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Crime and Punishment


TheOldBarn
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This Dostoyevsky novel had a huge impact on me. I read it when I first got the courage to go to college. The main character is actually quite intelligent however he has an issue with how he equates good from bad. There is something in him however that troubles his conscious more than just being found out after the terrible things he did. It is kind of like hell, or the idea of hell that was never really defined for me enough by the catholic church. Yet, forgiveness is part of the catholic way, that is if you accept your sins first, you have hope for forgiveness, without that, you reel in a self induced agony overtime, at least for the most part.

 

First, why is the crime perpetrated in the first place, and what is the logic behind such a terrible act. What was the final outcome the criminal wished for to that end, or did they even try to think through their actions or rationalize exactly how they would justify it and remain sane in their own mind.

 

Implicit in our criminal punishment system is a whole big bowl of unfairness to begin with, and then we throw rehabilitation out the window completely and in many ways make people worse than they were to begin with.

 

And all of this erodes everyone's sense of right from wrong. It creates a system of unfairness and a get what you can for yourself identity, instead of a culture of folk who foster a more civil prosperous society that works to everyone's benefit.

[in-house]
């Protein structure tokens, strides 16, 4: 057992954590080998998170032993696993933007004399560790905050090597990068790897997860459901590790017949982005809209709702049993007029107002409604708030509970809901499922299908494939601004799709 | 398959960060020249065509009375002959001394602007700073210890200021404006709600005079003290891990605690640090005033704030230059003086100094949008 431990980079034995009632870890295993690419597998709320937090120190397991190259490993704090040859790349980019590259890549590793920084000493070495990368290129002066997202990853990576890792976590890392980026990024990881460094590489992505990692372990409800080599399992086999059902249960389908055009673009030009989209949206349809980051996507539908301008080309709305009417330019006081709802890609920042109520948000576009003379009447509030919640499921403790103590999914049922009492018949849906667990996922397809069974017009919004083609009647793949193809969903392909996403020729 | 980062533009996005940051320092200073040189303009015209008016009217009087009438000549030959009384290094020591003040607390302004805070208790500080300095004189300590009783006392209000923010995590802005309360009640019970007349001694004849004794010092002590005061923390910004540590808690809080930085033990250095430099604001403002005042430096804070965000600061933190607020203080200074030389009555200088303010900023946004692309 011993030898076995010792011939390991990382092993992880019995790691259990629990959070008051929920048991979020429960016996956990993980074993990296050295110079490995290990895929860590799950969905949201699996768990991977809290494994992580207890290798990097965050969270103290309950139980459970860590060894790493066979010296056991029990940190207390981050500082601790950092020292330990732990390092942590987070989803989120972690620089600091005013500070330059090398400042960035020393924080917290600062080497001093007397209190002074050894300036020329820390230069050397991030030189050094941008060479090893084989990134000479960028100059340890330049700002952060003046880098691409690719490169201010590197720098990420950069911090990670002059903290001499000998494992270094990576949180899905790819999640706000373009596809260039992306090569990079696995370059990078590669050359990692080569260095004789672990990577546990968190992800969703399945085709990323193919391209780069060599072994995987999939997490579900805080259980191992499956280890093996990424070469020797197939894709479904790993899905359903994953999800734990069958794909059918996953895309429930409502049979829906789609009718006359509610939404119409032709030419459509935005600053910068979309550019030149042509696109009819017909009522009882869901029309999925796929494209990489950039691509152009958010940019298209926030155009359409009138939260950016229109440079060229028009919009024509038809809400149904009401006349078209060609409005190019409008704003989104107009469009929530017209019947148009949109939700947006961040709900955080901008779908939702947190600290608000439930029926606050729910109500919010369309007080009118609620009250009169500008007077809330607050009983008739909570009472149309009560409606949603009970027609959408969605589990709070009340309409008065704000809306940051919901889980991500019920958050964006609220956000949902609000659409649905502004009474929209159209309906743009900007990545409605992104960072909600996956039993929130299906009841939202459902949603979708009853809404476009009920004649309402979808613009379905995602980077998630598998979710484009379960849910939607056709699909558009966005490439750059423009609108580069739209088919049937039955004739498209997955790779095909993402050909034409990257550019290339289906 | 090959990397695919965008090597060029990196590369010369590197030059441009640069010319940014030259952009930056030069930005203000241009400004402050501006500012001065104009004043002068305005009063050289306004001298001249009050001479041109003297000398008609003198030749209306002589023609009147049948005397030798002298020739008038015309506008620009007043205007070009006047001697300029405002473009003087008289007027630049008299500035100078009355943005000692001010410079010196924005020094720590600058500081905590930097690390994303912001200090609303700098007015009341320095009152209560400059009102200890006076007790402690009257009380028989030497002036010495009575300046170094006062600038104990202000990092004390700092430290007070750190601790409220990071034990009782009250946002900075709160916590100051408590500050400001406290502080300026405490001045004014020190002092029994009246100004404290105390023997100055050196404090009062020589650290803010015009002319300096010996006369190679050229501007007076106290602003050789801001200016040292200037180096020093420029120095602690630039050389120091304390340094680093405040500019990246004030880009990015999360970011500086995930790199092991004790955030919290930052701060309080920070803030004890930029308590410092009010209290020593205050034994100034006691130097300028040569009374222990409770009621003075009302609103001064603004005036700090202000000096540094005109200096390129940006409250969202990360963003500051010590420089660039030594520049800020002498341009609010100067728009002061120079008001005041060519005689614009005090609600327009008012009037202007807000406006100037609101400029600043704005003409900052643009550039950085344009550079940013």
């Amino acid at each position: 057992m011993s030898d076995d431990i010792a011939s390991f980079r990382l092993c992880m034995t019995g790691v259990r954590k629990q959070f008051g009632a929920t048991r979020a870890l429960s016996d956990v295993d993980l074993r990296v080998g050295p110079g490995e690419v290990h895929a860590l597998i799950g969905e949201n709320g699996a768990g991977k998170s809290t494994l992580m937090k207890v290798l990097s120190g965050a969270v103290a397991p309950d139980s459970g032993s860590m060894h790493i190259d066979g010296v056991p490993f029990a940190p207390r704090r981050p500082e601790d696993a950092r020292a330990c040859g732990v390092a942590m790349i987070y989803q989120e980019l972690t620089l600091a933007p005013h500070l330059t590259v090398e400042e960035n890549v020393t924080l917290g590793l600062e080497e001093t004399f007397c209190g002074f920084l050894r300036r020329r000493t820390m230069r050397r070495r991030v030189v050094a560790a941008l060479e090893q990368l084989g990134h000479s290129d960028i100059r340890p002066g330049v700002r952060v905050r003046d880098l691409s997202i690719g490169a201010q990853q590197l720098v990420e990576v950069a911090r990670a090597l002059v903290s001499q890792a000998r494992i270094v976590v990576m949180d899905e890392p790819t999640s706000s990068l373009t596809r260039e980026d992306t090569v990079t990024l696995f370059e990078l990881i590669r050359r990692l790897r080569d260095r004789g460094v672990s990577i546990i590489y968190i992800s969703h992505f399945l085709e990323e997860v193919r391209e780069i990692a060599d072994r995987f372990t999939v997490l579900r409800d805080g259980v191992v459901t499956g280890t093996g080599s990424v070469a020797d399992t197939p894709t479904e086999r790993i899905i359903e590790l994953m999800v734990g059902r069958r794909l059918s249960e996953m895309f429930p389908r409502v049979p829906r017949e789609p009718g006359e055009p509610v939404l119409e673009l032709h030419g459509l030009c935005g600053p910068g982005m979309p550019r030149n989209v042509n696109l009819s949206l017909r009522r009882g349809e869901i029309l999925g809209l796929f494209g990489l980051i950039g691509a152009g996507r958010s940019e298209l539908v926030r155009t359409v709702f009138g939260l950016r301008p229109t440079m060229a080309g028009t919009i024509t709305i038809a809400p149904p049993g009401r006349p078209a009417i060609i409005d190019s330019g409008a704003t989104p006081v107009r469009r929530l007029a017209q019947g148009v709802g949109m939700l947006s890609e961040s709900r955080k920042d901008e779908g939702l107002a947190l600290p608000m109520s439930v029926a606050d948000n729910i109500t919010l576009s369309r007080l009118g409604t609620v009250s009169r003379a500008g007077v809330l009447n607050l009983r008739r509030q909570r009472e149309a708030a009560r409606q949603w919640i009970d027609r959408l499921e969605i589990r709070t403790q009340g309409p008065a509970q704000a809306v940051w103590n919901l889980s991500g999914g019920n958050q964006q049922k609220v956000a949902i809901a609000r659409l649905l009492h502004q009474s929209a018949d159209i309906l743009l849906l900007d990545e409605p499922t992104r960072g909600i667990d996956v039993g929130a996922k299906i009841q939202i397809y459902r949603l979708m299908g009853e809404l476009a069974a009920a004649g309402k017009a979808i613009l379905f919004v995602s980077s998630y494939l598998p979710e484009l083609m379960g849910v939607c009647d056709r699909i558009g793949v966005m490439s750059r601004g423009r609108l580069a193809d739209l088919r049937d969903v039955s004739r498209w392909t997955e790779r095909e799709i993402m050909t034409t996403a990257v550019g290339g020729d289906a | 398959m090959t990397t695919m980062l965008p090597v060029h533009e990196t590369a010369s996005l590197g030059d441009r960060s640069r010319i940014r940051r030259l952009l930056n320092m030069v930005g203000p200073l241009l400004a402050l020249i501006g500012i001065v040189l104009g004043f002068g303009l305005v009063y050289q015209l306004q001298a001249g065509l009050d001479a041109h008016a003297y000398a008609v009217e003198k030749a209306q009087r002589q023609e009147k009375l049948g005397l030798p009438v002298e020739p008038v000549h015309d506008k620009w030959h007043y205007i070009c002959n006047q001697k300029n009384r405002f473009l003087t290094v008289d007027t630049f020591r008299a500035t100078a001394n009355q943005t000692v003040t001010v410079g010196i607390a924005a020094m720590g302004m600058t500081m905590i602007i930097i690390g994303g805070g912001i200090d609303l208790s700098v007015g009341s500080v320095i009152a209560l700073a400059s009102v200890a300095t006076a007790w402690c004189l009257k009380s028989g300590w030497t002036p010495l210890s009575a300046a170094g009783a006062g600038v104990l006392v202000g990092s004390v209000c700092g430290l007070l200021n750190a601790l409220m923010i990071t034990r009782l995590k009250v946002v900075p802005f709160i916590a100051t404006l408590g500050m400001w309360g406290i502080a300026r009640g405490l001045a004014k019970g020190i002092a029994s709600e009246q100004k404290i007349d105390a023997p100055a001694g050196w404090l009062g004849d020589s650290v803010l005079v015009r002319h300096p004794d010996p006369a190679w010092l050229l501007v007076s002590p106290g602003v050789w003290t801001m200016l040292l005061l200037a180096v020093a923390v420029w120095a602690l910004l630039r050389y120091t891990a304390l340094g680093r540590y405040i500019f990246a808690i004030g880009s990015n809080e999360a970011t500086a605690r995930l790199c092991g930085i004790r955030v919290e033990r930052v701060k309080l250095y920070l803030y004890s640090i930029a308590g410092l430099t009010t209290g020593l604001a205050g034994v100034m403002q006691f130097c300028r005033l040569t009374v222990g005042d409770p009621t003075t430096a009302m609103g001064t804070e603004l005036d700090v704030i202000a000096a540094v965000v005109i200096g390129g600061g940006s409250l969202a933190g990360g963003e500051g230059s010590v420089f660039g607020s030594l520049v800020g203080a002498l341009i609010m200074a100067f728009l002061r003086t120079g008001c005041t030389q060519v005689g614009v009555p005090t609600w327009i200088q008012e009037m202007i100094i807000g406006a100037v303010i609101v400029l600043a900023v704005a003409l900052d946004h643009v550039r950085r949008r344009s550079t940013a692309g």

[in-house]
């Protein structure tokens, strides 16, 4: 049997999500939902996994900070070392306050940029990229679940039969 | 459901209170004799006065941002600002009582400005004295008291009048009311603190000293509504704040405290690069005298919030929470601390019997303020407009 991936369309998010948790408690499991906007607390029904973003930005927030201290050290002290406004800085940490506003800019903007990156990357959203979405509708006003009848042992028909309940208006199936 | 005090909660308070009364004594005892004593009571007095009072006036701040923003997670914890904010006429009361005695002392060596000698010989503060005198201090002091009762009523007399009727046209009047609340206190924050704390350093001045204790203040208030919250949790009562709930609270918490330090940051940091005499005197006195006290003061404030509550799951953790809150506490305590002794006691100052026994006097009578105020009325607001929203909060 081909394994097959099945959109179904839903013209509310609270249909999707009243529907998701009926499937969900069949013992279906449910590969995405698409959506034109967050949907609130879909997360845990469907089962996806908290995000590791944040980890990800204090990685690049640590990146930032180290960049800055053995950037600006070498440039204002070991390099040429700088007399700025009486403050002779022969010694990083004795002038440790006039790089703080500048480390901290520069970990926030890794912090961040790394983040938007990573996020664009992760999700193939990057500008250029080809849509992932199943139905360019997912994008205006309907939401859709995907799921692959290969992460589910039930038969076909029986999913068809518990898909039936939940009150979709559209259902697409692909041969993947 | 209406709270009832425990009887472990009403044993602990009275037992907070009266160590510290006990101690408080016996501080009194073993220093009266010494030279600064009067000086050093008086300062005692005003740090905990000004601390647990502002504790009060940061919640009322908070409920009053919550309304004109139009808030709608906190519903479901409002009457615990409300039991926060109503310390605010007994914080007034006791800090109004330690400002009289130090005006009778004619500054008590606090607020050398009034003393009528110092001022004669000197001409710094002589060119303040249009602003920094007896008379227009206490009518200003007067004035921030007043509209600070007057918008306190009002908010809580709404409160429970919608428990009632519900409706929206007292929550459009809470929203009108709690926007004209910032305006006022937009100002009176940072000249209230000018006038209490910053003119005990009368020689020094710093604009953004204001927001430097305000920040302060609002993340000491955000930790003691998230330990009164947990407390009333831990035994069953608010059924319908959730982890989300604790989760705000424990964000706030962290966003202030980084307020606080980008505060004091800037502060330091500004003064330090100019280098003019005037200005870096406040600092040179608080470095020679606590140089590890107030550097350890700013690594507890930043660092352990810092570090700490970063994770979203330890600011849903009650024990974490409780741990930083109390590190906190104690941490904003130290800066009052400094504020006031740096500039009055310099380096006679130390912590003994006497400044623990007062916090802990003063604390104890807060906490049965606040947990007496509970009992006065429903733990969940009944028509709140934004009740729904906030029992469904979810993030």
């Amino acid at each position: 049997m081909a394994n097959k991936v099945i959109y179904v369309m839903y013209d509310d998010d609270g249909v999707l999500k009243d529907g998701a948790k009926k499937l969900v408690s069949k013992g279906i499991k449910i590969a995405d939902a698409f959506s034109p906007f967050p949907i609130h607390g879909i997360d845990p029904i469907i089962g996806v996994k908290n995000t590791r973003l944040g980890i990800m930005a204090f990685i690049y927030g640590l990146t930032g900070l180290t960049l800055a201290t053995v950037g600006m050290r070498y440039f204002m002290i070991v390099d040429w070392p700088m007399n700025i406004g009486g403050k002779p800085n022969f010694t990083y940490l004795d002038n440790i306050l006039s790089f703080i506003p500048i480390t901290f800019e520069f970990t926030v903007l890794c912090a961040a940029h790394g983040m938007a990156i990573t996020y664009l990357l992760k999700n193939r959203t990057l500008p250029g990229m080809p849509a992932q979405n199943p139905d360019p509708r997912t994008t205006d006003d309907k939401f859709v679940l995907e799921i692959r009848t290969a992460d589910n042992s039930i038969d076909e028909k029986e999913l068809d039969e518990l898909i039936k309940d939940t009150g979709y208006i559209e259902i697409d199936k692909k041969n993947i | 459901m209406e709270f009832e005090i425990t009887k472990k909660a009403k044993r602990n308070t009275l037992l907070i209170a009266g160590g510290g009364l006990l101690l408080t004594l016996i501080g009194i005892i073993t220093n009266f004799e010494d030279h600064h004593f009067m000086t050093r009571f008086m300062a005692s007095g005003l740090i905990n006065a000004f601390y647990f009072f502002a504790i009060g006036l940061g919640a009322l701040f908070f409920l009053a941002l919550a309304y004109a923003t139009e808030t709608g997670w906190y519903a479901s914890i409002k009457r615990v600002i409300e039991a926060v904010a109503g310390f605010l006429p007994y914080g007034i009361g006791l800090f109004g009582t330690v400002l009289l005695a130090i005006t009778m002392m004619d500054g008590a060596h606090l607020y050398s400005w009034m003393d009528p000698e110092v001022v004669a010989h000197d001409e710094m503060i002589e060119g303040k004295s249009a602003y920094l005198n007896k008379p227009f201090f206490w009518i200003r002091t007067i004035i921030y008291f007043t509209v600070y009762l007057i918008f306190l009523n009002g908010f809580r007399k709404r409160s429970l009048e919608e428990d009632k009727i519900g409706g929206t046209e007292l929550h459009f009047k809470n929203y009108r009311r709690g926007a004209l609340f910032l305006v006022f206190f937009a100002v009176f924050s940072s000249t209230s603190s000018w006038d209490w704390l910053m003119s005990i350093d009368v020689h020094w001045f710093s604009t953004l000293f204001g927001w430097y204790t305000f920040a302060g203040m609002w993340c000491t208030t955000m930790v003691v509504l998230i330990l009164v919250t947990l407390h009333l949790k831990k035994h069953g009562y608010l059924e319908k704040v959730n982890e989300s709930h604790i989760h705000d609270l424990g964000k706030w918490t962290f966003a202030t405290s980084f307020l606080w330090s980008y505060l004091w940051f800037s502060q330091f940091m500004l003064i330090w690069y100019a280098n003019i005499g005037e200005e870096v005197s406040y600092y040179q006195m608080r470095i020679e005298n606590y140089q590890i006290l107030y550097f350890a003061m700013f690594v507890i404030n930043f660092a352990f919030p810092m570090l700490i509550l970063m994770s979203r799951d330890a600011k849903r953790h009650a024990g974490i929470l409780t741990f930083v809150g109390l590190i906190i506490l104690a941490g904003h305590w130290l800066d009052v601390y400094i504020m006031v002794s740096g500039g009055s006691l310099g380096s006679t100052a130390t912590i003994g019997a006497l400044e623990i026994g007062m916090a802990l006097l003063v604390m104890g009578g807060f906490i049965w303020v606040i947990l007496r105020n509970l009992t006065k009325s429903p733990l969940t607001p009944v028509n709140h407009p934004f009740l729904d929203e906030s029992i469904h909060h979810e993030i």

We are all human after all. Even the smartest among us has issues they need to work through. We all need people who can help us and small acts can and matter. If you are in a long line and see someone who has a physical ailment or is very old, step up and be a citizen. Kindly help them to the front of the line.

 

If you're in say the emergency ward and someone has an ailment that is much worse than yours, point it out, put them first. If you came from the battle field, like some of our soldiers, and you are shot in the arm, be like they are, they put their buddies who are worse off in front even though they are in a high degree of pain.

 

If you see a neighbor struggling to fix their car and you know how to fix it, why the heck not step up and help educate them? How did you learn to do that, if you struggled once at something, and you finally figure it out you are likely a good teacher, so teach. It will make you feel good if you do.

 

It's common sense, right?